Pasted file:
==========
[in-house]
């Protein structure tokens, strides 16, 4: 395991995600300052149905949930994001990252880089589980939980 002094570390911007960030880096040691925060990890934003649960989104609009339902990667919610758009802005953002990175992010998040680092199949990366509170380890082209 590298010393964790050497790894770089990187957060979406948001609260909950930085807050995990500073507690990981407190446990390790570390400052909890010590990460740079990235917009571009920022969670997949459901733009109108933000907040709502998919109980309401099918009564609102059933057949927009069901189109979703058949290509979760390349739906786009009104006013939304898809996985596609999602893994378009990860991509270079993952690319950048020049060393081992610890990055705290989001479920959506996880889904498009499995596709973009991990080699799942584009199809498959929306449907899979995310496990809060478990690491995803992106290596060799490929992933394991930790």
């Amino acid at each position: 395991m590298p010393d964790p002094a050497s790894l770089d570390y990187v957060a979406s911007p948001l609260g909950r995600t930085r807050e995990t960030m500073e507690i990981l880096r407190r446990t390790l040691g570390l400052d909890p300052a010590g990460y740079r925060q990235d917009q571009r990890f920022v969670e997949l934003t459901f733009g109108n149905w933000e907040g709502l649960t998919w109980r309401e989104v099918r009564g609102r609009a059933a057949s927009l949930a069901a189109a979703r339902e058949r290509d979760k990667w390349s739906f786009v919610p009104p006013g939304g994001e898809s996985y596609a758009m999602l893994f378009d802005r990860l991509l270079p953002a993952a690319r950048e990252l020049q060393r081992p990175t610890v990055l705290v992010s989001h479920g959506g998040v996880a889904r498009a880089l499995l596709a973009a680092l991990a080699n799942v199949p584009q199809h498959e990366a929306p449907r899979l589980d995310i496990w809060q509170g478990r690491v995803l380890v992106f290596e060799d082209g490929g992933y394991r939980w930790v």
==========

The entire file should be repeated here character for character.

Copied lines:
[in-house]
């Protein structure tokens, strides 16, 4: 395991995600300052149905949930994001990252880089589980939980 002094570390911007960030880096040691925060990890934003649960989104609009339902990667919610758009802005953002990175992010998040680092199949990366509170380890082209 590298010393964790050497790894770089990187957060979406948001609260909950930085807050995990500073507690990981407190446990390790570390400052909890010590990460740079990235917009571009920022969670997949459901733009109108933000907040709502998919109980309401099918009564609102059933057949927009069901189109979703058949290509979760390349739906786009009104006013939304898809996985596609999602893994378009990860991509270079993952690319950048020049060393081992610890990055705290989001479920959506996880889904498009499995596709973009991990080699799942584009199809498959929306449907899979995310496990809060478990690491995803992106290596060799490929992933394991930790």
């Amino acid at each position: 395991m590298p010393d964790p002094a050497s790894l770089d570390y990187v957060a979406s911007p948001l609260g909950r995600t930085r807050e995990t960030m500073e507690i990981l880096r407190r446990t390790l040691g570390l400052d909890p300052a010590g990460y740079r925060q990235d917009q571009r990890f920022v969670e997949l934003t459901f733009g109108n149905w933000e907040g709502l649960t998919w109980r309401e989104v099918r009564g609102r609009a059933a057949s927009l949930a069901a189109a979703r339902e058949r290509d979760k990667w390349s739906f786009v919610p009104p006013g939304g994001e898809s996985y596609a758009m999602l893994f378009d802005r990860l991509l270079p953002a993952a690319r950048e990252l020049q060393r081992p990175t610890v990055l705290v992010s989001h479920g959506g998040v996880a889904r498009a880089l499995l596709a973009a680092l991990a080699n799942v199949p584009q199809h498959e990366a929306p449907r899979l589980d995310i496990w809060q509170g478990r690491v995803l380890v992106f290596e060799d082209g490929g992933y394991r939980w930790v």